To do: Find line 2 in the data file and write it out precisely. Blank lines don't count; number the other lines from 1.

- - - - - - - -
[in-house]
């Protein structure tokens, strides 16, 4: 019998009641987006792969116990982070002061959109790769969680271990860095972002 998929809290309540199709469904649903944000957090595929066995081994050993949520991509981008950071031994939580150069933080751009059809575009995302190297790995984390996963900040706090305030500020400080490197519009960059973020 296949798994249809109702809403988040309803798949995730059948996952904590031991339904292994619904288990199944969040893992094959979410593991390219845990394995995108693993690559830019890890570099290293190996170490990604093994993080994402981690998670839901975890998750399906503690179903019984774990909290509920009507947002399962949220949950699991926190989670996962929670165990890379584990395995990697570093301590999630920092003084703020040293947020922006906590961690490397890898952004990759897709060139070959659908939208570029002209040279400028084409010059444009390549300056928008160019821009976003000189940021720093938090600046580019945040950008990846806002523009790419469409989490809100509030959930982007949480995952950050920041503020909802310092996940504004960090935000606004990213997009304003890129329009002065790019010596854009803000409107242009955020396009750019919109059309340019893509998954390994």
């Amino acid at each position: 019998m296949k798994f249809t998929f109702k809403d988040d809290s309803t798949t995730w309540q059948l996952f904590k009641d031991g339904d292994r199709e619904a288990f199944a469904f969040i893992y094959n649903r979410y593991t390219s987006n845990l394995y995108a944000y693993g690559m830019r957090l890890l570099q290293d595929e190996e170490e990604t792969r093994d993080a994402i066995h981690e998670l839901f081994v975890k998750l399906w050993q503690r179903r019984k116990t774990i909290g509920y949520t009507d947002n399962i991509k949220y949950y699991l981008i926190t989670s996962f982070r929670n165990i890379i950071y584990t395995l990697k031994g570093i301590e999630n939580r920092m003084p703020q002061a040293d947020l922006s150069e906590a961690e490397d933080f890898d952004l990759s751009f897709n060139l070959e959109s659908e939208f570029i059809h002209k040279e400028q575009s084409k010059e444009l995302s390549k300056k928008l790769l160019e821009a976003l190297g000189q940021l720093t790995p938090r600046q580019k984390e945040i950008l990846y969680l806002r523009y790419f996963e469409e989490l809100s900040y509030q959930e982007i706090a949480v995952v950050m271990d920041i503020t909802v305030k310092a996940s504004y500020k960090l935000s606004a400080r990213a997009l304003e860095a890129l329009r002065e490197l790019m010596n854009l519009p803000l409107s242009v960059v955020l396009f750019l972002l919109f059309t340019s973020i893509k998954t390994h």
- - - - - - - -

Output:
């Protein structure tokens, strides 16, 4: 019998009641987006792969116990982070002061959109790769969680271990860095972002 998929809290309540199709469904649903944000957090595929066995081994050993949520991509981008950071031994939580150069933080751009059809575009995302190297790995984390996963900040706090305030500020400080490197519009960059973020 296949798994249809109702809403988040309803798949995730059948996952904590031991339904292994619904288990199944969040893992094959979410593991390219845990394995995108693993690559830019890890570099290293190996170490990604093994993080994402981690998670839901975890998750399906503690179903019984774990909290509920009507947002399962949220949950699991926190989670996962929670165990890379584990395995990697570093301590999630920092003084703020040293947020922006906590961690490397890898952004990759897709060139070959659908939208570029002209040279400028084409010059444009390549300056928008160019821009976003000189940021720093938090600046580019945040950008990846806002523009790419469409989490809100509030959930982007949480995952950050920041503020909802310092996940504004960090935000606004990213997009304003890129329009002065790019010596854009803000409107242009955020396009750019919109059309340019893509998954390994």